We will be having our Missions day this coming Sunday (November 22nd). We are excited to host a missionary guest speaker. She will speak twice. The first session will be at 9:00am in the gym. Don’t miss it, we will be serving free breakfast for all. Then the second session will be at the 10:30am worship service.
As we come towards our Missions Sunday, I have been reflecting on the Lord’s Prayer and what it teaches us about missions. Especially Mathew 6: 10; “Thy kingdom come, Thy will be done in earth, as it is in heaven.”
What does the kingdom of God on earth look like? What is God’s idea of the divine kingdom realized on earth?
The Lord’s Prayer was given at a time of Roman dominion. At that time, it was urgent, especially for people of faith who were potentially facing persecution under pagan imperial reign, to establish God’s idea of rule and order.
Perhaps Jesus’ words in this portion of the prayer are a reminder that we must seek to understand the nature of God’s realm if our actions are to be consistent with God’s design for our lives and all of creation. The scriptures repeatedly support the observation that Jesus’ intention for his followers was for them to think and act differently from others. Christians are called to look at the world through different lenses (God’ Kingdom lenses).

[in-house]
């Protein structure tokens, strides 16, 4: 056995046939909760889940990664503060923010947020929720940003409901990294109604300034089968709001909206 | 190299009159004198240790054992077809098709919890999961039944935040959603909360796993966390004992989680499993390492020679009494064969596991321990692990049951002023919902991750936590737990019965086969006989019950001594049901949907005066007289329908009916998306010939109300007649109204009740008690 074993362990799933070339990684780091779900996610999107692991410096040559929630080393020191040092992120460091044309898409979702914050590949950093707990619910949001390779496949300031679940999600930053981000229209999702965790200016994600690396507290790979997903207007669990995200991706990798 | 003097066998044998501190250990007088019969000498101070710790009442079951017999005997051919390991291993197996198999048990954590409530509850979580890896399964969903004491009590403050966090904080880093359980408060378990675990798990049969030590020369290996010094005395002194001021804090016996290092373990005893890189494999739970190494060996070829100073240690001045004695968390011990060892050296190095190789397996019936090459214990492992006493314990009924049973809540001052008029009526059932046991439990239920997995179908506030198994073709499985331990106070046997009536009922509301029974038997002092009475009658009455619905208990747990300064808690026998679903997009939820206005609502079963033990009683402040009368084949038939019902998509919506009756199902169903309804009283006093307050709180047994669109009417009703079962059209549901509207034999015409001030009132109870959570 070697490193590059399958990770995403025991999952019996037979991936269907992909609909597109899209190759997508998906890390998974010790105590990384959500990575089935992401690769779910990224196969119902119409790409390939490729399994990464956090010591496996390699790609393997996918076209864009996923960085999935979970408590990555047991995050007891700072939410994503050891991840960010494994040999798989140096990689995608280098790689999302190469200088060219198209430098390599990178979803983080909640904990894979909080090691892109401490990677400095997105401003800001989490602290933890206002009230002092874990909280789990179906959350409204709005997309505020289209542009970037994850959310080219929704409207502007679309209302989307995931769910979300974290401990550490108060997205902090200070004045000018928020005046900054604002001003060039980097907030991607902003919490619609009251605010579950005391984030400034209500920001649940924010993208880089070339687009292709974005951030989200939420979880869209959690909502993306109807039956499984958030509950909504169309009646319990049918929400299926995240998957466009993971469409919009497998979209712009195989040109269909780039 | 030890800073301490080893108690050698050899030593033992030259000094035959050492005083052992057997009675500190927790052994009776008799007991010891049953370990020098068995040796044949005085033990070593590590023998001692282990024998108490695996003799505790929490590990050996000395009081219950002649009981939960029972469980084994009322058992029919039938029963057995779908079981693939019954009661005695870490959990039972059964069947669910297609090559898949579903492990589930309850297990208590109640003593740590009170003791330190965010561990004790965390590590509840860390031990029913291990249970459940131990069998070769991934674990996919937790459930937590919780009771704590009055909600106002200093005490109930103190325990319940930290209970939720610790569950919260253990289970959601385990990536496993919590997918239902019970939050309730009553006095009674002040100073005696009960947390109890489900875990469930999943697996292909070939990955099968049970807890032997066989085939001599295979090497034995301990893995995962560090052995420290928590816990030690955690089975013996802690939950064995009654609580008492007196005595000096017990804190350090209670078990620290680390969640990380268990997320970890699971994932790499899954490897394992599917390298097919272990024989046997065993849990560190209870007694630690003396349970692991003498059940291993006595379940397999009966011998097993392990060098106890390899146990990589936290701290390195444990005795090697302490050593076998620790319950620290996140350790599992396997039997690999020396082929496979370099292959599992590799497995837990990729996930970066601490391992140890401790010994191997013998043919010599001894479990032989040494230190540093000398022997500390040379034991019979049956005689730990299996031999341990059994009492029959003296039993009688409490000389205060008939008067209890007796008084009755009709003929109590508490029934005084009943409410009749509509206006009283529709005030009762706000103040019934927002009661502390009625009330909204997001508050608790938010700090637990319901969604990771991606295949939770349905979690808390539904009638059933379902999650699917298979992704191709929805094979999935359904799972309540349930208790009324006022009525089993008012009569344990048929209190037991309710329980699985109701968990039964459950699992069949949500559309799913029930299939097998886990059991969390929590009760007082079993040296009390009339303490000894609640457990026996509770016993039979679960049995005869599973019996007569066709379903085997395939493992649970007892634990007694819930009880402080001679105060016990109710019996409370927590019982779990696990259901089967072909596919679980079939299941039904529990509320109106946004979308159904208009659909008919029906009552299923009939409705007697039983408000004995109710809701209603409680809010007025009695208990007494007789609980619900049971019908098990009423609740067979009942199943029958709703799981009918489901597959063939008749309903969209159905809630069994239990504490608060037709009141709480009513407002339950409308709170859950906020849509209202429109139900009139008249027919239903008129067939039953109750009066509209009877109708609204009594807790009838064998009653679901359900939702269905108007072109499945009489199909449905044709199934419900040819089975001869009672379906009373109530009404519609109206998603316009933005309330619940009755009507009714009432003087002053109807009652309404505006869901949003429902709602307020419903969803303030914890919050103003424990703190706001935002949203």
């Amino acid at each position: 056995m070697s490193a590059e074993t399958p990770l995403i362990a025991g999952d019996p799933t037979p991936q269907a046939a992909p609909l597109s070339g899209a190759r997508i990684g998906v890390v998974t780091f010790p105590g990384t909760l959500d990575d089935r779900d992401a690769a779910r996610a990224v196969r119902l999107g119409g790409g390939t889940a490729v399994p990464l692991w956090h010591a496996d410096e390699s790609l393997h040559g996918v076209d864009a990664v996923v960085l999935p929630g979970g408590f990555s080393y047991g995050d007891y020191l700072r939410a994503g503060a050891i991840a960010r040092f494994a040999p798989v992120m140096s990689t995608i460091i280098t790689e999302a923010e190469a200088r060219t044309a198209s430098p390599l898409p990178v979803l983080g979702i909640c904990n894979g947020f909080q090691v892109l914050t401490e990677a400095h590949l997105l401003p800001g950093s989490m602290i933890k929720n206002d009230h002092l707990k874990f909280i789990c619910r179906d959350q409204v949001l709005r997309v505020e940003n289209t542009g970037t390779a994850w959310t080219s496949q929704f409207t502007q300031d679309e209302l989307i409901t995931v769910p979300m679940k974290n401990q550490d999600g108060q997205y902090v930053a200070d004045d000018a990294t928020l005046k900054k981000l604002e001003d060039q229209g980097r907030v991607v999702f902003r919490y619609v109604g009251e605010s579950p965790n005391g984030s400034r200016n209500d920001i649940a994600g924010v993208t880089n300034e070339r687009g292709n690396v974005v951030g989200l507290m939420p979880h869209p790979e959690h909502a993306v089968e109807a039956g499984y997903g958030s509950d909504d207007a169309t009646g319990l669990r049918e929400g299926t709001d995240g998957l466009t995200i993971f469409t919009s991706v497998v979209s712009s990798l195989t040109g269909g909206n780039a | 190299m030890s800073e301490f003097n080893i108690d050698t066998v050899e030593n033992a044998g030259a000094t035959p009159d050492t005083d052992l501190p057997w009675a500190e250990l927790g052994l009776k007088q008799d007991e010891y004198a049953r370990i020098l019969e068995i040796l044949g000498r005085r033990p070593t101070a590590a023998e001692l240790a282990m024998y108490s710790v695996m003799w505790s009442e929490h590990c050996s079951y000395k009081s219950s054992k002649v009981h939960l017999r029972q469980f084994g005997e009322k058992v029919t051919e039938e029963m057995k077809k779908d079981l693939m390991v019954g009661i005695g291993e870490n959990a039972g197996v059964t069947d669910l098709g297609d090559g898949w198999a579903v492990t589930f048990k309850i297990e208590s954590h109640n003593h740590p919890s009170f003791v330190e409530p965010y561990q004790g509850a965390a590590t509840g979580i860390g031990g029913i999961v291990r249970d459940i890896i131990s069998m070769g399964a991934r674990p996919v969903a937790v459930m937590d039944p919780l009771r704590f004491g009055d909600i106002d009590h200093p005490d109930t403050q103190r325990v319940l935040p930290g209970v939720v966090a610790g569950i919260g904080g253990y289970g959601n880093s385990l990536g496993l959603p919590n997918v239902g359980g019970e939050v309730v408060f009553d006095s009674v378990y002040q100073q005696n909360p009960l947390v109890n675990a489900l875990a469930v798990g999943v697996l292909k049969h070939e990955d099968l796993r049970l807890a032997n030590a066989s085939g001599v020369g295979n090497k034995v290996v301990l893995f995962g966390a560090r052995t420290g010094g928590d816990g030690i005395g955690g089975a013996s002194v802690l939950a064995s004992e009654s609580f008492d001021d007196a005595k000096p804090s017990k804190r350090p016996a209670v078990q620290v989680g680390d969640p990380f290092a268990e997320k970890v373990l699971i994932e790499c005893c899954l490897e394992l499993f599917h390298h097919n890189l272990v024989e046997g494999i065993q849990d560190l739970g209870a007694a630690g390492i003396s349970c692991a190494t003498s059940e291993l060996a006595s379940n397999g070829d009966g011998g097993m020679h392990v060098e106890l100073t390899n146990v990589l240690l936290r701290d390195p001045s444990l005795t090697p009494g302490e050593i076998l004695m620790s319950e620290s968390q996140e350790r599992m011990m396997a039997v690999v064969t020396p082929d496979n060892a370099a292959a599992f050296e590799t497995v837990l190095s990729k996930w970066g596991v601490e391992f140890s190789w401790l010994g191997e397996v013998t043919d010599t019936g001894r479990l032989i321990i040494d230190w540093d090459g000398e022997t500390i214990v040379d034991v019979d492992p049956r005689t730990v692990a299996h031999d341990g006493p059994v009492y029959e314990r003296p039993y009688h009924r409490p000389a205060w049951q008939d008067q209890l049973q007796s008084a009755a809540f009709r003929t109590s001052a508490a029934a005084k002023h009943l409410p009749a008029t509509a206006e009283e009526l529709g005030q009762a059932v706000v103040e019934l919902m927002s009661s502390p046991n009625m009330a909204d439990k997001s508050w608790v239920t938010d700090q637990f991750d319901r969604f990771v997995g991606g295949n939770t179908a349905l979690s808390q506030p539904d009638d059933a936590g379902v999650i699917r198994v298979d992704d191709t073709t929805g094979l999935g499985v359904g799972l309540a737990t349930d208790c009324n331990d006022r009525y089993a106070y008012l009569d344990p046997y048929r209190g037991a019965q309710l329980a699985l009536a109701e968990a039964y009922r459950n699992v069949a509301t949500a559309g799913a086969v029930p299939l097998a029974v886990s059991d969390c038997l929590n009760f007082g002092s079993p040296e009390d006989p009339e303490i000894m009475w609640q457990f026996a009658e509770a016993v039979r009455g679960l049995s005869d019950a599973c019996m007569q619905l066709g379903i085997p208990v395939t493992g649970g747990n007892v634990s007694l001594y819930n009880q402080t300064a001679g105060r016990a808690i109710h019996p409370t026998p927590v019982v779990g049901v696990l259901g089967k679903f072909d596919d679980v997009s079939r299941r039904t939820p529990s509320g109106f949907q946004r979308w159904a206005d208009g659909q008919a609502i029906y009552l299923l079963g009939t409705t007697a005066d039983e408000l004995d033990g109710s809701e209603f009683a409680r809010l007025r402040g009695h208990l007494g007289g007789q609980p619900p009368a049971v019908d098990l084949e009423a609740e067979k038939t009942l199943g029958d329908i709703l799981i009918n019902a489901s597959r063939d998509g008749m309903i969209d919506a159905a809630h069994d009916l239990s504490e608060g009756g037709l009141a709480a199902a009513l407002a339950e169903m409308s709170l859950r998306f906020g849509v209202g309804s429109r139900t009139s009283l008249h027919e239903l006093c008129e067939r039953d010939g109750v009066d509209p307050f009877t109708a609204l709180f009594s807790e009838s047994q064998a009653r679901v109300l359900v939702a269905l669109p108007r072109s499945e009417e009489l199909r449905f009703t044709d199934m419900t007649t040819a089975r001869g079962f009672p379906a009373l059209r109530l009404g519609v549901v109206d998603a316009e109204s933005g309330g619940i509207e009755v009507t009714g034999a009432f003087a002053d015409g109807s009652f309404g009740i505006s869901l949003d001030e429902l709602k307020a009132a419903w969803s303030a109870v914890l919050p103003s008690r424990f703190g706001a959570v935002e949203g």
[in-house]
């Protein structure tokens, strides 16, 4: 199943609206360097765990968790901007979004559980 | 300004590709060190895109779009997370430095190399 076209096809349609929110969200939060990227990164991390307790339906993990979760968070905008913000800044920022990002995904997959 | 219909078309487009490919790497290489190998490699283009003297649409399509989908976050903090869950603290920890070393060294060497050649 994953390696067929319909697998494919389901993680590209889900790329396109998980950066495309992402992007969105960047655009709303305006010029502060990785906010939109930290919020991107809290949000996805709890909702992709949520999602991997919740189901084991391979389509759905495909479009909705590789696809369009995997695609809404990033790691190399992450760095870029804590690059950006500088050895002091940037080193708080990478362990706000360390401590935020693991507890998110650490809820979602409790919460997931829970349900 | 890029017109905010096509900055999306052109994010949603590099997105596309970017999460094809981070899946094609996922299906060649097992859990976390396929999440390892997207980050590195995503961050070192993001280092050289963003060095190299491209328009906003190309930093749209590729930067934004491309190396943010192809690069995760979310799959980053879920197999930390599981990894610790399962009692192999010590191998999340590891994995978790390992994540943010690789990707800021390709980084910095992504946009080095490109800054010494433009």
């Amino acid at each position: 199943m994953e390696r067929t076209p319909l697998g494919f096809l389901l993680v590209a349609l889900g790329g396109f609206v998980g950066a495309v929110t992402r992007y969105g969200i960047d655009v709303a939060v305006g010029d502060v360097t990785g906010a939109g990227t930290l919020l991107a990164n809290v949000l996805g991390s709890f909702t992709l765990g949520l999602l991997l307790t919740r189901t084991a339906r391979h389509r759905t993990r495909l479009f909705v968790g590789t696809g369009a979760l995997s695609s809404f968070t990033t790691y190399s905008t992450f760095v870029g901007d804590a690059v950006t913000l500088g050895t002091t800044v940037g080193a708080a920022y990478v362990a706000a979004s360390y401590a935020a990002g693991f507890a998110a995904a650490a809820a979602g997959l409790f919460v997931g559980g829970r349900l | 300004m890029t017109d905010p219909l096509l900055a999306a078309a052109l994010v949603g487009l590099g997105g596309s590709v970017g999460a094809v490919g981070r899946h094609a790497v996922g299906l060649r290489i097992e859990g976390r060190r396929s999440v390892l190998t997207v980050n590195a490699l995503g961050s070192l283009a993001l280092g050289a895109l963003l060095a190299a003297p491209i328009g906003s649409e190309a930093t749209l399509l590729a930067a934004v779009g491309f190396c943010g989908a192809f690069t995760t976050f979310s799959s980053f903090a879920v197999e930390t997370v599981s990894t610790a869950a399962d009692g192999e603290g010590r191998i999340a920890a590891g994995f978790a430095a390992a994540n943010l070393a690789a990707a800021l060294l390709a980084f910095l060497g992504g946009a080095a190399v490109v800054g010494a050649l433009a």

Edward Hick’s famous painting, “The Peaceable Kingdom,” is the artist’s representation of Isaiah 11:6-9. The text paints an image of a time where the world is different. A world where the wolf lies with the lamb and the child plays near the den of the cobra without fear of harm. It is an ideal world where peace can exist among the created order.
Our current natural order requires that wolves eat meat, not vegetables, and parents must protect their children from that which they do not instinctively know to fear.
I believe that the kingdom of God on earth that Jesus spoke of is not an expectation of a world where everything goes our way, but rather a world where we do what is within our power so that things unfold in God’s way.
Christian community therefore, should be about selfless service, caring commitment, and daily discipleship that make a transforming difference in people’s lives. Before we go out and launch forth into whatever missional project we have to do, examining the biblical blueprints reveal that God also requires transformational change in our lives. “Thy kingdom come, Thy will be done in earth, as it is in heaven” (Mathew 6:10).
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